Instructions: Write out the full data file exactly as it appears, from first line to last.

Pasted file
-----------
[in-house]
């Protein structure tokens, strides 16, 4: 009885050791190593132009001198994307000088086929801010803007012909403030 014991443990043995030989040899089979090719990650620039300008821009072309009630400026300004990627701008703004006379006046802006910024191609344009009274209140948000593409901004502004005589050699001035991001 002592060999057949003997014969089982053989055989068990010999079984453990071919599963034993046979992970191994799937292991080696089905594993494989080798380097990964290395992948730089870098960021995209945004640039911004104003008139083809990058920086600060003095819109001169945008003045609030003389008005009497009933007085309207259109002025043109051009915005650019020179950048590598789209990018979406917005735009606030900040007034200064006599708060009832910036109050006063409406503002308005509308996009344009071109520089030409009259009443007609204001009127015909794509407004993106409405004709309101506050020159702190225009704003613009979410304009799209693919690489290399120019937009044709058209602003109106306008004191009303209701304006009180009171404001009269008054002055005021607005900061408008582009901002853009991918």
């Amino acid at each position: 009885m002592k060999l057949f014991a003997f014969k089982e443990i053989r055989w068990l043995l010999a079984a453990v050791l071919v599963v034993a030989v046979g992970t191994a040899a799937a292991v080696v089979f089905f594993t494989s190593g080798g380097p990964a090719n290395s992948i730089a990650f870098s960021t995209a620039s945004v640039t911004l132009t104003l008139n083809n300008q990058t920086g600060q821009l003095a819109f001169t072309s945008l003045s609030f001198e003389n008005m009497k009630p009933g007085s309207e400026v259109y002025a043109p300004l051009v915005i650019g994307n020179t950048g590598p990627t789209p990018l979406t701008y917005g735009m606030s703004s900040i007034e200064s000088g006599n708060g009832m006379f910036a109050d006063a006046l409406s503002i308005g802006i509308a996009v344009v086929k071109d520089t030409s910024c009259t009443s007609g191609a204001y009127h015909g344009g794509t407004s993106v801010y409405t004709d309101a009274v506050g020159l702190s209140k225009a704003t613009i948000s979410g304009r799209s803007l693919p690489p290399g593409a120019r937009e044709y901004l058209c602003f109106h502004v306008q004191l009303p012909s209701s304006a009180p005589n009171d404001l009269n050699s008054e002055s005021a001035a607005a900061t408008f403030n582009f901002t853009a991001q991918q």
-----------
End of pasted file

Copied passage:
[in-house]
């Protein structure tokens, strides 16, 4: 009885050791190593132009001198994307000088086929801010803007012909403030 014991443990043995030989040899089979090719990650620039300008821009072309009630400026300004990627701008703004006379006046802006910024191609344009009274209140948000593409901004502004005589050699001035991001 002592060999057949003997014969089982053989055989068990010999079984453990071919599963034993046979992970191994799937292991080696089905594993494989080798380097990964290395992948730089870098960021995209945004640039911004104003008139083809990058920086600060003095819109001169945008003045609030003389008005009497009933007085309207259109002025043109051009915005650019020179950048590598789209990018979406917005735009606030900040007034200064006599708060009832910036109050006063409406503002308005509308996009344009071109520089030409009259009443007609204001009127015909794509407004993106409405004709309101506050020159702190225009704003613009979410304009799209693919690489290399120019937009044709058209602003109106306008004191009303209701304006009180009171404001009269008054002055005021607005900061408008582009901002853009991918």
């Amino acid at each position: 009885m002592k060999l057949f014991a003997f014969k089982e443990i053989r055989w068990l043995l010999a079984a453990v050791l071919v599963v034993a030989v046979g992970t191994a040899a799937a292991v080696v089979f089905f594993t494989s190593g080798g380097p990964a090719n290395s992948i730089a990650f870098s960021t995209a620039s945004v640039t911004l132009t104003l008139n083809n300008q990058t920086g600060q821009l003095a819109f001169t072309s945008l003045s609030f001198e003389n008005m009497k009630p009933g007085s309207e400026v259109y002025a043109p300004l051009v915005i650019g994307n020179t950048g590598p990627t789209p990018l979406t701008y917005g735009m606030s703004s900040i007034e200064s000088g006599n708060g009832m006379f910036a109050d006063a006046l409406s503002i308005g802006i509308a996009v344009v086929k071109d520089t030409s910024c009259t009443s007609g191609a204001y009127h015909g344009g794509t407004s993106v801010y409405t004709d309101a009274v506050g020159l702190s209140k225009a704003t613009i948000s979410g304009r799209s803007l693919p690489p290399g593409a120019r937009e044709y901004l058209c602003f109106h502004v306008q004191l009303p012909s209701s304006a009180p005589n009171d404001l009269n050699s008054e002055s005021a001035a607005a900061t408008f403030n582009f901002t853009a991001q991918q």